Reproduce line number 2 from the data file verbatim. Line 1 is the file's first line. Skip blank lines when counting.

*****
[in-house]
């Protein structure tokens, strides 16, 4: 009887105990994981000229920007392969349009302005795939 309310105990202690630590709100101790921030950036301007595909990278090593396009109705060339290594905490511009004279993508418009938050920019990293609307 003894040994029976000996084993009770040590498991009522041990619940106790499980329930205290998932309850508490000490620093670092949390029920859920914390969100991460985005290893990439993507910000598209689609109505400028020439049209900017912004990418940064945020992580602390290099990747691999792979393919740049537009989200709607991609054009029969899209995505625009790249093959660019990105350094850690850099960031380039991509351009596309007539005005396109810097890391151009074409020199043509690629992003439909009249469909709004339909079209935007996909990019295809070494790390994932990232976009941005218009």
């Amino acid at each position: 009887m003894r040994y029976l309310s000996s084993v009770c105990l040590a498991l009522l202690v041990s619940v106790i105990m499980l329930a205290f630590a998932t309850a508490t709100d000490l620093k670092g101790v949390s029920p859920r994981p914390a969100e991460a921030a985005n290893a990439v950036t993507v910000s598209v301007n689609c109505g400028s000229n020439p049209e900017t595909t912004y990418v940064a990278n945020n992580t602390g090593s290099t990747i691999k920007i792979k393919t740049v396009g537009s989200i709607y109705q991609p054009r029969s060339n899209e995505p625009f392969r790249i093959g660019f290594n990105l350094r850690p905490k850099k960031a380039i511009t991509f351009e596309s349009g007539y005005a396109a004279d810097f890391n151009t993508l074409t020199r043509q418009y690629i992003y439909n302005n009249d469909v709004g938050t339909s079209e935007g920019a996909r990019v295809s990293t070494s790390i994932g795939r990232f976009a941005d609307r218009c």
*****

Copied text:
């Protein structure tokens, strides 16, 4: 009887105990994981000229920007392969349009302005795939 309310105990202690630590709100101790921030950036301007595909990278090593396009109705060339290594905490511009004279993508418009938050920019990293609307 003894040994029976000996084993009770040590498991009522041990619940106790499980329930205290998932309850508490000490620093670092949390029920859920914390969100991460985005290893990439993507910000598209689609109505400028020439049209900017912004990418940064945020992580602390290099990747691999792979393919740049537009989200709607991609054009029969899209995505625009790249093959660019990105350094850690850099960031380039991509351009596309007539005005396109810097890391151009074409020199043509690629992003439909009249469909709004339909079209935007996909990019295809070494790390994932990232976009941005218009």